Researchers have long lamented that they are forced to do much of their work late at night or at weekends – and now they have the beginnings of an evidence base to support their claims.
A study has found that academics working in conservation biology submit more than a quarter of their journal papers late at night or at weekends, with Japanese, Chinese and Indian academics the most likely to toil outside normal working hours.
The study analysed the day and time for the online submission of 10,000 manuscripts and almost 15,000 reviews to the Elsevier journal Biological Conservation, correcting for time zones and different working weeks.
Worldwide the results show that scientists submit 16 per cent of manuscripts between 7pm and 7am, and 11 per cent of manuscripts and 12 per cent of reviews at weekends. Figures for the time of day for review submissions are not available.
According to Richard Primack, professor of biology at Boston University and one of the authors of “Are conservation biologists working too hard?”, an editorial in Biological Conservation, the biggest surprise was how working patterns differed across the world.
It’s always time for work
Including both weekend and night-time submissions, authors based in Japan, China and India submit about 40 per cent of their manuscripts outside regular work hours, while in countries including Belgium, Norway, Finland and South Africa, the figure is just 16 to 17 per cent. Czech and Polish biologists are the most likely to submit reviews at weekends ( per cent and 25 per cent, respectively).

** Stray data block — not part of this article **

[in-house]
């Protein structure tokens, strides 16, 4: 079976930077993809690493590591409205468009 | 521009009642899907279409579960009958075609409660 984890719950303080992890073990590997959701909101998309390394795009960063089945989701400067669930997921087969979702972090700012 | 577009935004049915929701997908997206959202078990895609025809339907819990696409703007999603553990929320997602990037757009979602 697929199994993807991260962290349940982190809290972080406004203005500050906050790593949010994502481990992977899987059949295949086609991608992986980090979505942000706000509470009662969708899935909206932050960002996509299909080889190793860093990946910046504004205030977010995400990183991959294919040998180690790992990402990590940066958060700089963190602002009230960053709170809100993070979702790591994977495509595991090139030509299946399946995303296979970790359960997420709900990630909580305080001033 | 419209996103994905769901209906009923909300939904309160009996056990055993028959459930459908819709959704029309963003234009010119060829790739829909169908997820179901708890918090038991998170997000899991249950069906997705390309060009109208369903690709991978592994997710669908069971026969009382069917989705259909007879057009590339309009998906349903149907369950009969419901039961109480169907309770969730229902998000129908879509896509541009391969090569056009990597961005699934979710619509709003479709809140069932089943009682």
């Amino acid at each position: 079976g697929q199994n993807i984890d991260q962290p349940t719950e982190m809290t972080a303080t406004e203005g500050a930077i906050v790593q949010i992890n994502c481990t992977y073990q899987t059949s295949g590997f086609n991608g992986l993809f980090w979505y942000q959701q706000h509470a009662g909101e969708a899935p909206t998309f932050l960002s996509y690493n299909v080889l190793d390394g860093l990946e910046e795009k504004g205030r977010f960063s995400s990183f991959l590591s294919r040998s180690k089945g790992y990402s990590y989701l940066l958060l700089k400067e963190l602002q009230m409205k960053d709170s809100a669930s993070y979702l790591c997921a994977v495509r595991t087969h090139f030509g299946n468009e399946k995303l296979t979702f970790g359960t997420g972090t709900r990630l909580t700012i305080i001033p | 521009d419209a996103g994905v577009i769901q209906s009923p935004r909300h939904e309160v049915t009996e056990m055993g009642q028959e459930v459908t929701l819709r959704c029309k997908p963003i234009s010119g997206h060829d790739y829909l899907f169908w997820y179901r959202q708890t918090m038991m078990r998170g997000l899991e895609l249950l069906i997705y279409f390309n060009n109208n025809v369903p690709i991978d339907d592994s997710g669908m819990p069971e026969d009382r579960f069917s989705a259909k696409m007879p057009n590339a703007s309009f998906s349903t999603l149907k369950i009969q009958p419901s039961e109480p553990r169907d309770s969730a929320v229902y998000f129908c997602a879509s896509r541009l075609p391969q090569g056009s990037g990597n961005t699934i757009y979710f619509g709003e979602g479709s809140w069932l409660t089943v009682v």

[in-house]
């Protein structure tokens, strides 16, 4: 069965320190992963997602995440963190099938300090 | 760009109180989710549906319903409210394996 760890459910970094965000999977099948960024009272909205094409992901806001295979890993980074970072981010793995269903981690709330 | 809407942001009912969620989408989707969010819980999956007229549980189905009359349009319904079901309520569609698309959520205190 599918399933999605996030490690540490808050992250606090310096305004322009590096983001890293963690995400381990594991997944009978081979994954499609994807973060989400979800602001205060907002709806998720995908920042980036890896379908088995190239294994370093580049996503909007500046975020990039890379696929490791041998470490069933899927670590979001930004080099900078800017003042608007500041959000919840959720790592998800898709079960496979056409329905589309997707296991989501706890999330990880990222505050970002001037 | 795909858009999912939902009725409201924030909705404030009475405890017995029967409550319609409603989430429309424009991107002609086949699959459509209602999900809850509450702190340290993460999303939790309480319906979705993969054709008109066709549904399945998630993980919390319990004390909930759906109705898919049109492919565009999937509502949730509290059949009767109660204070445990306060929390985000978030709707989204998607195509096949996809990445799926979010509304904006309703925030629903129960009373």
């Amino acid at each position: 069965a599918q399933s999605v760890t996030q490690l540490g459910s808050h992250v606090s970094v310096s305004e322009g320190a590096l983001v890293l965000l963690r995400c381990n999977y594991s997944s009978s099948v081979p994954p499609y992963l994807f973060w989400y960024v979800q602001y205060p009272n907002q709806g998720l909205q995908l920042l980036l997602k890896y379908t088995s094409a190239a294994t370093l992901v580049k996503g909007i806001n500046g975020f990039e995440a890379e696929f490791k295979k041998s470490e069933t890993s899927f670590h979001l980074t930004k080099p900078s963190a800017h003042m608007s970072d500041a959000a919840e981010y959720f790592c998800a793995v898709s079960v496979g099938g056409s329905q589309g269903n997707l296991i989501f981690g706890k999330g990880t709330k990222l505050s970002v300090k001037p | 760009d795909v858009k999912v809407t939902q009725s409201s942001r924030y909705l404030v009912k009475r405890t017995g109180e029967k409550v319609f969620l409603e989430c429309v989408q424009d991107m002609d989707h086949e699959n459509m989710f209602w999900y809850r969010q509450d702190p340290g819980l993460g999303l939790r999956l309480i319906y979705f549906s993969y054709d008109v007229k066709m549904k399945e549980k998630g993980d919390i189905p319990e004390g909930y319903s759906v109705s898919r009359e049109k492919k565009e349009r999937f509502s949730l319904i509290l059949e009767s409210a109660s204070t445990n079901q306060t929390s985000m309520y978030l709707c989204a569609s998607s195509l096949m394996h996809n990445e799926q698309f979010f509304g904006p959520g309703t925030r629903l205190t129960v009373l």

Professor Primack said that anecdotal communication with scientists across the world backed up the results. Academics in India and China tended not to distinguish weekends from weekdays, he said, but in Belgium and Scandinavia there was a strong mentality that work should ideally be done only during office hours.
Compared with their peers, American and British scientists have average work habits, the study shows.
However, British scientists still submit 9 per cent of manuscripts and 14 per cent of reviews at weekends, and almost 13 per cent of manuscripts outside office hours.
The study – which was co-authored by Ahimsa Campos-Arceiz, associate professor in the School of Geography at the University of Nottingham Malaysia Campus, and Lian Pin Koh, of ETH Zurich – found that the tendency to submit outside normal working hours has been increasing at a rate of about 5 to 6 per cent a year since 2004, the point at which data on e-submissions became available.
The rise was likely down to increasing pressure to publish, as well as technology allowing around-the-clock activity, said Professor Primack. He added that universities should give more credit to the time academics spend submitting papers and grants and carrying out peer review.
The authors would now like to see whether similar working patterns apply outside conservation biology.